Are You Building Authentic Relationships?

Authentic Leadership

Great business teams are not necessarily top management teams.

They can be found in the boardroom, or on the shop floor. But, when a top executive team is great, it has the authority and positional charisma to build authentic relationships. These relationships then set in motion a chain reaction that can transform the performance of teams throughout the organization and prepare every team to excel.

According to Howard M. Guttman,building authentic relationships begins with each team leader posing tough questions in five key areas:

1. What is the business strategy, and how committed are we to achieving it?

2. What key operational goals flow from the strategy and how do we make sure these goals drive day to day decision making?

3. Are we clear on roles and responsibilities?

4. What protocols or ground rules will we play be as a team?

5. Will our business relationships and interdependencies be built on candor and transparency?

For any organization to raise its level of performance every team, on every level, must be a great team. That is to say; it must be aligned, or in sync, in five key areas listed above. Fear of change and widespread initiative fatigue make the status quo very seductive. But status quo will not work for your team or your organization.

“Some men see things as they are and say why? Others dream things that never were and say why not?” ~ George Bernard Shaw

Thinking about the team(s) you play on… What are your areas of strength and what areas could you focus your time and energy on in order to build authentic and successful relationships?


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Learn, Grow & Develop Other Leaders

Kristi Royse

Kristi Royse is CEO of KLR Consulting
She inspires success in leaders and teams with coaching and staff development

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2 responses to “Are You Building Authentic Relationships?

  1. I agree with the 5 key areas and the need for provocative questions when tensions among team members exist.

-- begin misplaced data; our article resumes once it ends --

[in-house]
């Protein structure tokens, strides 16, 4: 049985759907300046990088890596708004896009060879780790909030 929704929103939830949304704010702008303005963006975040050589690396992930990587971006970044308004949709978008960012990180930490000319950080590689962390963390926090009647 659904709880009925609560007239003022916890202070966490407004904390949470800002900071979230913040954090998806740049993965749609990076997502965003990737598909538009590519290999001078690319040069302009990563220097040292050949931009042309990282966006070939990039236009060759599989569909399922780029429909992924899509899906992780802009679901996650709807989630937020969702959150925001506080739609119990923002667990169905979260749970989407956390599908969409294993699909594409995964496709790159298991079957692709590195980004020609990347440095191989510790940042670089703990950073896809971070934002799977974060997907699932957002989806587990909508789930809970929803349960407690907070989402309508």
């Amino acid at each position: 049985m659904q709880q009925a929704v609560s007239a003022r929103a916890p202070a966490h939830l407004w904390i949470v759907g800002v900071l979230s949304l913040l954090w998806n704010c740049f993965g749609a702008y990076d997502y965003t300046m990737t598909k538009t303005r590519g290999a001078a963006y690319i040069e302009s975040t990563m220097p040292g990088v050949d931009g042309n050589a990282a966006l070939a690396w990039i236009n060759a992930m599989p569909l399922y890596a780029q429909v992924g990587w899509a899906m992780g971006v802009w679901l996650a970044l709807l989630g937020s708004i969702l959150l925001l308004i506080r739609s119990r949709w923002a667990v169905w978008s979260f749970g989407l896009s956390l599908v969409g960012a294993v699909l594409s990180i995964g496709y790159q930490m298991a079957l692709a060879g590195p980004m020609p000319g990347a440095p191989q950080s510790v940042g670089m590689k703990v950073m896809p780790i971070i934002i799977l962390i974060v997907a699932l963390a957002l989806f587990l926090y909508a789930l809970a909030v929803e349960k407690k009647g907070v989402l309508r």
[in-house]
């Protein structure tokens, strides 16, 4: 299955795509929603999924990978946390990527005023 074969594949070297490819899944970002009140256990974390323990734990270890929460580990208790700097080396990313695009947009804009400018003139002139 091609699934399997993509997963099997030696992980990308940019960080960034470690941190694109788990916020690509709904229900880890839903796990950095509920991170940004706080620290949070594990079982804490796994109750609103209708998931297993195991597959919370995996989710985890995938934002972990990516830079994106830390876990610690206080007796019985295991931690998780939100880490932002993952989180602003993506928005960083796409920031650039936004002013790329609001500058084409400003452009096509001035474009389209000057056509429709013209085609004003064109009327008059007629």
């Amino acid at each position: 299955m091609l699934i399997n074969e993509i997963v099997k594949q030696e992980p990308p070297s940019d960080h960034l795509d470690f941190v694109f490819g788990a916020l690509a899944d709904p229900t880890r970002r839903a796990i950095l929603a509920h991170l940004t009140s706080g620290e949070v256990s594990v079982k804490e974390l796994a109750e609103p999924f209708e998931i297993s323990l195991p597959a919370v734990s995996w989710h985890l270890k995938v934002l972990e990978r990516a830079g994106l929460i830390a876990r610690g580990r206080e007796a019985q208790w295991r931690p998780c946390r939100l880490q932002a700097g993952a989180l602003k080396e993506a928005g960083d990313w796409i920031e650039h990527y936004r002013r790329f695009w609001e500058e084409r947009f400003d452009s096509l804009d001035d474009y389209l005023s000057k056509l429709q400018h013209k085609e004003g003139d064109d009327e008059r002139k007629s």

I view teams (and most situations) through 2 lenses: through a generational lens; and a personal behavioral style lens. We should focus on understanding those attributes and differences and potential common ground through facilitated dialogues. Usually we can identify sufficient similarities as a foundation on which to build authentic multi-generational relationships if the will and/or incentives exist. Candor and transparency are vital and can be achieved through facilitated dialogue.

    My mission is to transform workplaces encumbered by generational disconnects and debilitating business models into inspiring, engaging, flexible and perpetually effective work environments.
    I believe that it is through authentically cultivated relationships that we discover our unique style, magnify the meaning of our work, reach our personal pinnacle, and attain success on our own terms.


  2. Thanks Phyllis,

    I certainly agree with you; the generation gap is widening at work, and for organizations and individuals to be successful they need to recruit, retain, manage and motivate people. We need to relate to all generations and bridge gaps.

    While the scenarios in each organizatoin might be different, the objective is the same; people want to know how to work together shoulder to shoulder with four distinct and demanding generations and have a rewarding and enjoyable time while doing it.


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